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Quantum tornadoes in a nanodroplet

25 September 2014
New x-ray-diffraction experiments reveal the hidden order inside a spinning bead of superfluid.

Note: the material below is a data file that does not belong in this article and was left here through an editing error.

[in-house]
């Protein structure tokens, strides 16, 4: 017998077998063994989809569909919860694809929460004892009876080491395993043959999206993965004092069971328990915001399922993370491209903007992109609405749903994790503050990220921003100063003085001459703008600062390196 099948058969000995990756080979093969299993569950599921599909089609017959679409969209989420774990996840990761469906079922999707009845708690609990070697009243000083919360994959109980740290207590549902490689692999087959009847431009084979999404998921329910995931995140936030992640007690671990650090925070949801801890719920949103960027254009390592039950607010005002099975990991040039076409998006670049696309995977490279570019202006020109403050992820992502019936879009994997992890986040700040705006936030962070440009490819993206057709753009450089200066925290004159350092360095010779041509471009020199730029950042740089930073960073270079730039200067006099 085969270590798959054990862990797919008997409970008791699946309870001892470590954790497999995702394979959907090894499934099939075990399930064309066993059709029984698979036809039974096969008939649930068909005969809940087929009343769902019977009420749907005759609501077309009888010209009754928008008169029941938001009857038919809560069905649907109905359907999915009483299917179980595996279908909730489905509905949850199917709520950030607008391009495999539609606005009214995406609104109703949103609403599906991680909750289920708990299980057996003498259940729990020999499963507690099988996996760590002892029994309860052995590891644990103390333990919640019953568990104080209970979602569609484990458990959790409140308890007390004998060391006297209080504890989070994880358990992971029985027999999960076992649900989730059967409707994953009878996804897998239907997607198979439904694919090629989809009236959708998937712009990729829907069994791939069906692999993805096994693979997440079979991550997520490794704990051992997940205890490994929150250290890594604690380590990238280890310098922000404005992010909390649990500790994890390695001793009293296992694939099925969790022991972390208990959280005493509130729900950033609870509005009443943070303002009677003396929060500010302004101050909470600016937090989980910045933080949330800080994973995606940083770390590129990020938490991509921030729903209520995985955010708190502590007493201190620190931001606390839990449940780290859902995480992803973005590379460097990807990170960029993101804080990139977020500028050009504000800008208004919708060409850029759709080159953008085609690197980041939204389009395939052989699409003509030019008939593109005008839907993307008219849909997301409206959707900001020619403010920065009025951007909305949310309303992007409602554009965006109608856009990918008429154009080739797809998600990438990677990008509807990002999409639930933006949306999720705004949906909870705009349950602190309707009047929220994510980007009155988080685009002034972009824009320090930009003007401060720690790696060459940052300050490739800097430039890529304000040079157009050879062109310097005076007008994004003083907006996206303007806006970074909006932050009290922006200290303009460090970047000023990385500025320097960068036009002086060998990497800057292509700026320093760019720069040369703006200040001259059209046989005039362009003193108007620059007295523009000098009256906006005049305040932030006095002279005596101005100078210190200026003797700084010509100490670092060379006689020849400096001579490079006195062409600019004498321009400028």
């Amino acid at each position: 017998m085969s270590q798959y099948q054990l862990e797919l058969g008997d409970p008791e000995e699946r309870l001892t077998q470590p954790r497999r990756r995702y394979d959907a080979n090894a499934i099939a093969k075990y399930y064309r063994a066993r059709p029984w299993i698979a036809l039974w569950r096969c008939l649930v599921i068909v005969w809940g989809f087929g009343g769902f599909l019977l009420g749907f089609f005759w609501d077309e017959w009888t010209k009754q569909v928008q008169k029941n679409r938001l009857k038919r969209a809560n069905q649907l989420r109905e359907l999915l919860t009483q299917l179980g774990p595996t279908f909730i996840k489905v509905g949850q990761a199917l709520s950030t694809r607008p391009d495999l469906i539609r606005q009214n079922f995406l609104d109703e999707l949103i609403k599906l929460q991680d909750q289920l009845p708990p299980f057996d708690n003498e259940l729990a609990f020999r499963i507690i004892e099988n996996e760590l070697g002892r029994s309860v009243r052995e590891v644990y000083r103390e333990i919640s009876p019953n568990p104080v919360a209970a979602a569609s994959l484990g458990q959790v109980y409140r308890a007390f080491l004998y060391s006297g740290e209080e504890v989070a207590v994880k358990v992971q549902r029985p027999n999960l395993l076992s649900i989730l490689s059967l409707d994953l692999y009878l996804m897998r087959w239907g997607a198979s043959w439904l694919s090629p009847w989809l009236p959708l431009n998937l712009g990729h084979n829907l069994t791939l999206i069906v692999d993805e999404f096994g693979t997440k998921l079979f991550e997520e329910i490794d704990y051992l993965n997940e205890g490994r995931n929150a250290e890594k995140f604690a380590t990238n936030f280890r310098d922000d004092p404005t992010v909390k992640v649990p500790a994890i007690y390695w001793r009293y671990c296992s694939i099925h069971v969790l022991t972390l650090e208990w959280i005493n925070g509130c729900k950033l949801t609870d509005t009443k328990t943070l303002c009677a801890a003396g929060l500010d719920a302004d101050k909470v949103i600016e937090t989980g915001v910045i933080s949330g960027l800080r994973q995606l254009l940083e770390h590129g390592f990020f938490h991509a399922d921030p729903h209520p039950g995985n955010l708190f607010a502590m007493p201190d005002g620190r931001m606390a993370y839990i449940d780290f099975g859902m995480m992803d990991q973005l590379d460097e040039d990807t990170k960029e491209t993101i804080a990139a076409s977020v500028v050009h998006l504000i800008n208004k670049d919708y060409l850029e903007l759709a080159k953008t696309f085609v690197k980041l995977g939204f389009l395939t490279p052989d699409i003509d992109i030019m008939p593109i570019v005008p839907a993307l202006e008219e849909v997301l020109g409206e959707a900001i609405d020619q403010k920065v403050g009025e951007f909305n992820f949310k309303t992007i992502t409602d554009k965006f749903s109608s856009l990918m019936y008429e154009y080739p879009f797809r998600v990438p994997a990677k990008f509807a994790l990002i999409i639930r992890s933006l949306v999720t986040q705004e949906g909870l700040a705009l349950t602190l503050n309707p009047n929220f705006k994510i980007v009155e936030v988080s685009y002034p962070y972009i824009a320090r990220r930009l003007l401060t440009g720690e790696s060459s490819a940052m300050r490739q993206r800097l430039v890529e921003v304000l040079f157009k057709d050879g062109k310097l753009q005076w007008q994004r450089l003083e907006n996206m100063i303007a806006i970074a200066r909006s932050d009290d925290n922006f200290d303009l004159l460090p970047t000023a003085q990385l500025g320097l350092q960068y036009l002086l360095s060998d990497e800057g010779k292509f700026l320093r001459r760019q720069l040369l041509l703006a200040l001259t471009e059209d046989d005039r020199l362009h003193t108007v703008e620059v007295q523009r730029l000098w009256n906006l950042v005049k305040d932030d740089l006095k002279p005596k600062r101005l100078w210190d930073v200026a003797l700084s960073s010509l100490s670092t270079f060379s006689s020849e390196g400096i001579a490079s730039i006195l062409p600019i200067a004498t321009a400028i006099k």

Spin a vessel of water, and the fluid will move in uniform, solid-body rotation. Replace the water with a superfluid—a liquid chilled to a viscosity-free quantum state—and the flow instead spawns an array of tiny tornadoes, each with quantized angular momentum. The so-called quantum vortices have been widely studied in rotating cryostats, but those experiments have limitations. Defects along a cryostat’s surface inevitably disturb the flow in ways that aren’t neatly captured by theory. Plus, bulky cryostats can be spun only so fast, a few rotations per second at most, and many interesting behaviors are thought to emerge at higher speeds. Now an international collaboration led by Christoph Bostedt (SLAC), Oliver Gessner (Lawrence Berkeley National Laboratory), and Andrey Vilesov (University of Southern California) has conducted a miniature, container-free version of the rotating-vessel experiment using liquid-helium nanodroplets. Sprayed into a vacuum, the droplets can acquire angular velocities of several million rotations per second. To reveal the quantum vortices, the researchers doped the droplets with xenon atoms, which cluster along the vortex cores and provide x-ray-scattering contrast. The ordered vortex arrays therefore show up in x-ray-diffraction patterns as Bragg peaks, as seen in the image here. Curiously, the peaks vanish at rotation frequencies above about 10 million hertz, possibly indicating a transition to a disordered or nonstationary phase. Those fastest-spinning droplets also show an unexpected morphology: They bulge at their equators and flatten at their poles, reminiscent of a cheese wheel. Under the same conditions, a classical droplet would form a two-lobed structure resembling a peanut. (L. F. Gomez et al., Science 345, 906, 2014.)

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